And the Water Conservation Winner is…

We got almost half an inch of rain between the two small storms last week.  In laypersons’ terms, half an inch is enough to wet the soil completely.  It’s enough to make puddles but not run off.  Enough to irrigate the vegetables, small grasses and cover crops with shallow roots but not enough to reach tree roots.  Normally, we would consider half an inch of rain to be the “perfect amount” of rain, if we got that much once or twice a week.  But of course, that isn’t the case this year.

What was really exciting about last week’s rain is that it was more than expected.  This coming after two months where every storm dropped less than expected — when it actually rained at all, which it really didn’t.

There’s not much reason for optimism that the drought will be reversed this winter — we’re just too far behind.  And there’s just an outside chance that the drought may end.  But it seems like  it may not get any worse, which is a good thing because statisticians are using terms like “worse drought in 300 years”.   If you go much farther back than that, droughts were so long that trees grew on lake beds in the Sierra.  Scary stuff.

One benefit of this terrible drought has been increased coverage by the media of the incredibly complex water issues confronting our state.  Hopefully this will lead to an increase in awareness on the part of the average Californian.  I recently learned from an article in the LA Times that many areas in Southern California have been preparing for drought for over a decade, pushing water conservation for years, to the point where total consumption is down despite population growth.  San Diego County recently finished building a big new reservoir.

In many other places though, including Northern California, complacency has been the norm, which may be why the crisis is actually worse here.  But perhaps the best example of short-term thinking was Santa Barbara, which actually built a desalination plant back in the 1980s, only to partially dismantle it and sell off critical parts twenty years later as if drought was a thing of the past.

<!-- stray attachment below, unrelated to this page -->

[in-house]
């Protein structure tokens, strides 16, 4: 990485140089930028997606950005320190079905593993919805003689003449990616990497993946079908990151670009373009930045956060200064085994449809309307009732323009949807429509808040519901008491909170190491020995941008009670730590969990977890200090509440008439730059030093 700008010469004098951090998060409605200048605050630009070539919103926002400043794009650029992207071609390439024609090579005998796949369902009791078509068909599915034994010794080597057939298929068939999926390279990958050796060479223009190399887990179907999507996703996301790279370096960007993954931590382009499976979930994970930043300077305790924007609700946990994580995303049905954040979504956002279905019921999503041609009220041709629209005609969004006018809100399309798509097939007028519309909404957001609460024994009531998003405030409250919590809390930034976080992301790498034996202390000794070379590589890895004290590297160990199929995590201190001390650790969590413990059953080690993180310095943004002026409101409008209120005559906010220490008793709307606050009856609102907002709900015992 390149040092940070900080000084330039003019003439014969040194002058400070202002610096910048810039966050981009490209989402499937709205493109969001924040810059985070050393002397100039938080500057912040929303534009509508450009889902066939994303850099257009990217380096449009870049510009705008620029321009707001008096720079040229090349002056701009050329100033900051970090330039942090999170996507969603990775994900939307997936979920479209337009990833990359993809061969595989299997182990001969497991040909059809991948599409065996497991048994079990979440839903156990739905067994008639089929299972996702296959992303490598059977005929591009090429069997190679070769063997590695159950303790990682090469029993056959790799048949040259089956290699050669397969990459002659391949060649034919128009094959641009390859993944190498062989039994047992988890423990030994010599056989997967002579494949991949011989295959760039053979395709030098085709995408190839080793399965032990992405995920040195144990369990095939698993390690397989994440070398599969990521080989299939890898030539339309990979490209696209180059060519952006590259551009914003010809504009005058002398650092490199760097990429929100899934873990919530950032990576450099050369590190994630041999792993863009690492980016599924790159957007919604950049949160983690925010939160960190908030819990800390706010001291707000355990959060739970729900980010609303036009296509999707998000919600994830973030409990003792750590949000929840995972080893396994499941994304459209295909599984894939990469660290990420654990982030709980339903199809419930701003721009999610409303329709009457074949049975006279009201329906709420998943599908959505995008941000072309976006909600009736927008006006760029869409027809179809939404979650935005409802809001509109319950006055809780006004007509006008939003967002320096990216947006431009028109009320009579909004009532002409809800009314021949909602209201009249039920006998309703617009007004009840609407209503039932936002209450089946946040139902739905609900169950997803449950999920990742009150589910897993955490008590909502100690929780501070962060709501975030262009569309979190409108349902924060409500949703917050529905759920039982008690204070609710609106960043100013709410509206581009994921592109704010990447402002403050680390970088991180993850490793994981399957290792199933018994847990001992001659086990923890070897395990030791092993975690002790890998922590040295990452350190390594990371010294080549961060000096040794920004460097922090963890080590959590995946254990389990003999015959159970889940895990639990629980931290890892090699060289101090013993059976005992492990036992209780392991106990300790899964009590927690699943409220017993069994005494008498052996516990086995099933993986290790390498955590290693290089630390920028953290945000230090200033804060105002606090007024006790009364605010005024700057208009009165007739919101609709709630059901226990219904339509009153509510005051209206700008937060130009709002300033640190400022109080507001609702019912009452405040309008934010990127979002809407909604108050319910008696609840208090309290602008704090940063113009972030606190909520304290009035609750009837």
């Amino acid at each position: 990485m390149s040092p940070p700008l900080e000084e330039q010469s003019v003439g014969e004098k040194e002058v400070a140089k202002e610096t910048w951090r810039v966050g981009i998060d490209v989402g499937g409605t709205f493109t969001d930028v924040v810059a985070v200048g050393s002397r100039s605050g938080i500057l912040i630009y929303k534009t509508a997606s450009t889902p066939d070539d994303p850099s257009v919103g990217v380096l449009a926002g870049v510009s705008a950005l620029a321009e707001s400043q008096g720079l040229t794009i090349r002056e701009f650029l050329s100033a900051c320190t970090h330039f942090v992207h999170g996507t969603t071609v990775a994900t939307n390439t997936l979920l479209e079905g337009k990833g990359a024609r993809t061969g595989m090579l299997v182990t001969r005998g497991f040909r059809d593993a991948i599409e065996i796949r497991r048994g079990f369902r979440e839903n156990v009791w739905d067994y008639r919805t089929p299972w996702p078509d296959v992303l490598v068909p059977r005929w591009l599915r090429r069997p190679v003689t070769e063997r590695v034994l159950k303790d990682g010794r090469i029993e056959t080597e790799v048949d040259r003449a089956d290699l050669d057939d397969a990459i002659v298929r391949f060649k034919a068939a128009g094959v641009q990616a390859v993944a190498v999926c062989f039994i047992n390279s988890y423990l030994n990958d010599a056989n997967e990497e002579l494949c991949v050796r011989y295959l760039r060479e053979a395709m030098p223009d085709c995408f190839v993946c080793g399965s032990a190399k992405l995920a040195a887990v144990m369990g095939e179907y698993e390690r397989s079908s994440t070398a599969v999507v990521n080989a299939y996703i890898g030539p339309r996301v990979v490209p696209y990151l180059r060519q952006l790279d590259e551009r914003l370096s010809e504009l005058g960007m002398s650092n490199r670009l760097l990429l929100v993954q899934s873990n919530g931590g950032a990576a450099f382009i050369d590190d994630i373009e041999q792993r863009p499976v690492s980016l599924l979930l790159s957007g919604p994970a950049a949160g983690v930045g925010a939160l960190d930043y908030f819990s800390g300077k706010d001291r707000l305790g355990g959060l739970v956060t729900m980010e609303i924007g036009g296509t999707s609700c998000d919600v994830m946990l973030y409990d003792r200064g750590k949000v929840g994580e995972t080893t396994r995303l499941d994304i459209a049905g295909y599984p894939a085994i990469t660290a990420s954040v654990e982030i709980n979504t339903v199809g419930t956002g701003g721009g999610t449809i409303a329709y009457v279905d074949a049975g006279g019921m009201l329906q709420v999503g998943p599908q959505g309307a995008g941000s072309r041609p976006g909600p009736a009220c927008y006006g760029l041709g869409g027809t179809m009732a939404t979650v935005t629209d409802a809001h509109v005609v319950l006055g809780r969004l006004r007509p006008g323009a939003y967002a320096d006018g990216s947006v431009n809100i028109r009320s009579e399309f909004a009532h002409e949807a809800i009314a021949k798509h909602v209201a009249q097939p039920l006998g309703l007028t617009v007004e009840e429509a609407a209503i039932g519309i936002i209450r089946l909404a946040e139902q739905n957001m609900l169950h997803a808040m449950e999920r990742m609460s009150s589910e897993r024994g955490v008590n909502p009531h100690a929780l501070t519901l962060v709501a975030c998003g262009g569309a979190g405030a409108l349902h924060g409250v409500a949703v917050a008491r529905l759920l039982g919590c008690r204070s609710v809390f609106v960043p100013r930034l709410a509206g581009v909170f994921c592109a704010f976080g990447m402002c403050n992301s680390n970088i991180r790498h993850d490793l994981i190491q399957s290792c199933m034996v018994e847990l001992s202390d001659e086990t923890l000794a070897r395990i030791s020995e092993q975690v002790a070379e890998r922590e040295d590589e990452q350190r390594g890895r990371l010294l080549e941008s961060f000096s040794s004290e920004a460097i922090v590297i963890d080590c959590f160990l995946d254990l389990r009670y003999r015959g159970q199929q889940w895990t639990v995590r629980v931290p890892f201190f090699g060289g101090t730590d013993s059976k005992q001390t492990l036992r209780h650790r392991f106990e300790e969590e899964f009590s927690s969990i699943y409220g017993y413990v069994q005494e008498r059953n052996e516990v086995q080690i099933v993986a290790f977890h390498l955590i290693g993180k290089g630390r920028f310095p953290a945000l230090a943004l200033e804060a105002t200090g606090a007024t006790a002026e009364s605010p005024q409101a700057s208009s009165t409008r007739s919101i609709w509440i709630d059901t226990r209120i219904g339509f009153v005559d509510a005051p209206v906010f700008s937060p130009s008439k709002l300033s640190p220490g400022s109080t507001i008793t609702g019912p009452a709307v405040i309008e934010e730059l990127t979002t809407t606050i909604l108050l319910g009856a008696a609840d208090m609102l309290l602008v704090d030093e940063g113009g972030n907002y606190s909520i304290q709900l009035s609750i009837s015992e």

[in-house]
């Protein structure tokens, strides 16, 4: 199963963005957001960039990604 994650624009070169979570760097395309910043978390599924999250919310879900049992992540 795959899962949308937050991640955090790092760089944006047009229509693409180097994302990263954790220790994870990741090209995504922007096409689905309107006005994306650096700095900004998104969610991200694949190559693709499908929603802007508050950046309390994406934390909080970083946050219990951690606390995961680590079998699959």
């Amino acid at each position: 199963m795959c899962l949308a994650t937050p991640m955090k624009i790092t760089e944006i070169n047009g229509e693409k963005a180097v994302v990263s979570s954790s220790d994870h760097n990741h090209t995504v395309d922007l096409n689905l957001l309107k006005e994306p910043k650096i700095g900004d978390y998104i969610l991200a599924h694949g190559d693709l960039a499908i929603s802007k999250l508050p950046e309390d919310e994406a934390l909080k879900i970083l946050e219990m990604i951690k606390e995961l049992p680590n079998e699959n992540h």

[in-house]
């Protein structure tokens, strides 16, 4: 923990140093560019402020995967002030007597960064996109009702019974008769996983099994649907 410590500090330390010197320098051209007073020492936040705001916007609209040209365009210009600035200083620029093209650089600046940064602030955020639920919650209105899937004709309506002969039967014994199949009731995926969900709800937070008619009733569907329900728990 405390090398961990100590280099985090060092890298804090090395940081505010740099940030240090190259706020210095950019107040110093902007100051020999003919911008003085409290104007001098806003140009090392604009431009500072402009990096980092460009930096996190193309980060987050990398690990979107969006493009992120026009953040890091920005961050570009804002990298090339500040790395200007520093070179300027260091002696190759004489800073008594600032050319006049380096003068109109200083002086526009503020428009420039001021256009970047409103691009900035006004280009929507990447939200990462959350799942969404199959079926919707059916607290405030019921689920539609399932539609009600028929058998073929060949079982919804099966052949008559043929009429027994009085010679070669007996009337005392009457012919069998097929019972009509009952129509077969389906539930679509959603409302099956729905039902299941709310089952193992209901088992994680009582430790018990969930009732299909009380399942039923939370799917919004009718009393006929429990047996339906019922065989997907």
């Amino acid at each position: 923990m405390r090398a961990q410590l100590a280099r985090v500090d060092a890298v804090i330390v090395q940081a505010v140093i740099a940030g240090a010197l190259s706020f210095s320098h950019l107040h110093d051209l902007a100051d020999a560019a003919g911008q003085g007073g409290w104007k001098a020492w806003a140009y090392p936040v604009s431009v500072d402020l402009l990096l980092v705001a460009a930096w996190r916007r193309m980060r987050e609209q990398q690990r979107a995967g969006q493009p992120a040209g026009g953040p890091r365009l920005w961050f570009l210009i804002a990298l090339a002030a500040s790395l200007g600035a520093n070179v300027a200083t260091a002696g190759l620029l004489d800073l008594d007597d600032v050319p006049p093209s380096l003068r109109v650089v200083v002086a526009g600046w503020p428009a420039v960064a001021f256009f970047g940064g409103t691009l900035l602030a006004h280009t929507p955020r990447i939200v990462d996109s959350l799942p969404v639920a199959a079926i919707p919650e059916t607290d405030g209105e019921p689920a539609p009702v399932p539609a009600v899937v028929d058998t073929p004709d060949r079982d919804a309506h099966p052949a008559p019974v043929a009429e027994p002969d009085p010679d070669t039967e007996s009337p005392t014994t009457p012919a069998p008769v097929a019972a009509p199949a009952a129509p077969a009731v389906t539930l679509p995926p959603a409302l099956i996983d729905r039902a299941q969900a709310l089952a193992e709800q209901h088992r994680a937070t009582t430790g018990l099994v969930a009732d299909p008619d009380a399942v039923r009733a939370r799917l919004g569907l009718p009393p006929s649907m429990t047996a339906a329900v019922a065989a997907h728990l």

It’s going to rain again this weekend, enough that it may seem to many people that the weather is “back to normal”.  But it would take a week or two of serious downpours just to to knock the Drought Champion crown off the head of winter 2014.  And it would take historic flooding to reverse it — although that is how the drought ended in 1991.

We all need to keep talking about water and how to manage it better, even when it’s raining and even if — when, we hope — this drought ends.  The way they’ve been doing in, you know, um… Southern California.

Thanks,

Pablito

CLICK HERE FOR MEMBER NEWS

The Sad Tale of the Confused Onions

Most vegetables go through a series of life stages including vegetative growth, flowering, fruiting and senescence (aka, “death”). Our goal as humans — farmers, gardeners, and eaters — is generally to succeed in growing them until they produce the part … Continue reading

Tariffs and Tomatoes

If you’re paying attention to trade policy at all, you’ve probably heard that the Trump Administration is threatening to raise tariffs on Friday on a large part of the exports that China sends us, again. This news caused the stock … Continue reading

CSA and Climate Change

There’s a lengthy series in the New York Times this week about farming and climate change that includes a “How-to” guide for consumers to reduce the carbon footprint of their diet. I would guess that most TFF subscribers are already … Continue reading